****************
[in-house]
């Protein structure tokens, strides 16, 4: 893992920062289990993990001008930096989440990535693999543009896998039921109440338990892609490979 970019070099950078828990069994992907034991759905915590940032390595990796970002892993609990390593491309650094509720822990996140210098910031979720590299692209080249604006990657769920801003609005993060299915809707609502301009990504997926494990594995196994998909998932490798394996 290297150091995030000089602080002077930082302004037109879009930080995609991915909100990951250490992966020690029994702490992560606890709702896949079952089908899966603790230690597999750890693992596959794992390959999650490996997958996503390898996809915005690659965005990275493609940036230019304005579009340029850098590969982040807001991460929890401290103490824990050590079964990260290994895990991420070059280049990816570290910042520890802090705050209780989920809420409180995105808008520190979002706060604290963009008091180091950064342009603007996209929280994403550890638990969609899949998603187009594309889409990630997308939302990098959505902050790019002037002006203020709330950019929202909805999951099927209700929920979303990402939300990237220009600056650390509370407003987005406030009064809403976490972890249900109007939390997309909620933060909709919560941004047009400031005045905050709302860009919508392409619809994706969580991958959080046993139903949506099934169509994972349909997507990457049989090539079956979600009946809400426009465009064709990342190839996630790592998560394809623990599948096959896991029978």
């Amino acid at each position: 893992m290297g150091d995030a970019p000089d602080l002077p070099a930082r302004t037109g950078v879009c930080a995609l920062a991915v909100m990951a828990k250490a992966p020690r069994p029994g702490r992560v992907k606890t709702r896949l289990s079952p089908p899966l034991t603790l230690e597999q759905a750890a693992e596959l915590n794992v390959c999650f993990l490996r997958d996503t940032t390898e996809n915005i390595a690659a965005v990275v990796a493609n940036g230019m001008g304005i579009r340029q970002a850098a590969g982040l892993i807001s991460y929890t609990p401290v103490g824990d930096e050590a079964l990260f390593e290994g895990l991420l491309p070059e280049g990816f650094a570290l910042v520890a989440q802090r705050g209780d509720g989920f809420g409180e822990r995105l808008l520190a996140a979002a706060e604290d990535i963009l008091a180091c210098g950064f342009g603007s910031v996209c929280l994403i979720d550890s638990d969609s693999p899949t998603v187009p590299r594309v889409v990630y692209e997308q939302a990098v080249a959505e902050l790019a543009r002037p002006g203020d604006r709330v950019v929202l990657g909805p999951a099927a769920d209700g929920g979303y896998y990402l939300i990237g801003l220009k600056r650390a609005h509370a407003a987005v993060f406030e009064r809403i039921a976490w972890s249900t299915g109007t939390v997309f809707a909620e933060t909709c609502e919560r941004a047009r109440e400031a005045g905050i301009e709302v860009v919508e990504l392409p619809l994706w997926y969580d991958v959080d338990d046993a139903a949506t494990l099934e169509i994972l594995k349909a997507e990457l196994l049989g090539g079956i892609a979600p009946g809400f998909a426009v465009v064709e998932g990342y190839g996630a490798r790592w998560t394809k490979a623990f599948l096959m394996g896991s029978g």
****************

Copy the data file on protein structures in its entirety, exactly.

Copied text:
[in-house]
């Protein structure tokens, strides 16, 4: 893992920062289990993990001008930096989440990535693999543009896998039921109440338990892609490979 970019070099950078828990069994992907034991759905915590940032390595990796970002892993609990390593491309650094509720822990996140210098910031979720590299692209080249604006990657769920801003609005993060299915809707609502301009990504997926494990594995196994998909998932490798394996 290297150091995030000089602080002077930082302004037109879009930080995609991915909100990951250490992966020690029994702490992560606890709702896949079952089908899966603790230690597999750890693992596959794992390959999650490996997958996503390898996809915005690659965005990275493609940036230019304005579009340029850098590969982040807001991460929890401290103490824990050590079964990260290994895990991420070059280049990816570290910042520890802090705050209780989920809420409180995105808008520190979002706060604290963009008091180091950064342009603007996209929280994403550890638990969609899949998603187009594309889409990630997308939302990098959505902050790019002037002006203020709330950019929202909805999951099927209700929920979303990402939300990237220009600056650390509370407003987005406030009064809403976490972890249900109007939390997309909620933060909709919560941004047009400031005045905050709302860009919508392409619809994706969580991958959080046993139903949506099934169509994972349909997507990457049989090539079956979600009946809400426009465009064709990342190839996630790592998560394809623990599948096959896991029978």
């Amino acid at each position: 893992m290297g150091d995030a970019p000089d602080l002077p070099a930082r302004t037109g950078v879009c930080a995609l920062a991915v909100m990951a828990k250490a992966p020690r069994p029994g702490r992560v992907k606890t709702r896949l289990s079952p089908p899966l034991t603790l230690e597999q759905a750890a693992e596959l915590n794992v390959c999650f993990l490996r997958d996503t940032t390898e996809n915005i390595a690659a965005v990275v990796a493609n940036g230019m001008g304005i579009r340029q970002a850098a590969g982040l892993i807001s991460y929890t609990p401290v103490g824990d930096e050590a079964l990260f390593e290994g895990l991420l491309p070059e280049g990816f650094a570290l910042v520890a989440q802090r705050g209780d509720g989920f809420g409180e822990r995105l808008l520190a996140a979002a706060e604290d990535i963009l008091a180091c210098g950064f342009g603007s910031v996209c929280l994403i979720d550890s638990d969609s693999p899949t998603v187009p590299r594309v889409v990630y692209e997308q939302a990098v080249a959505e902050l790019a543009r002037p002006g203020d604006r709330v950019v929202l990657g909805p999951a099927a769920d209700g929920g979303y896998y990402l939300i990237g801003l220009k600056r650390a609005h509370a407003a987005v993060f406030e009064r809403i039921a976490w972890s249900t299915g109007t939390v997309f809707a909620e933060t909709c609502e919560r941004a047009r109440e400031a005045g905050i301009e709302v860009v919508e990504l392409p619809l994706w997926y969580d991958v959080d338990d046993a139903a949506t494990l099934e169509i994972l594995k349909a997507e990457l196994l049989g090539g079956i892609a979600p009946g809400f998909a426009v465009v064709e998932g990342y190839g996630a490798r790592w998560t394809k490979a623990f599948l096959m394996g896991s029978g």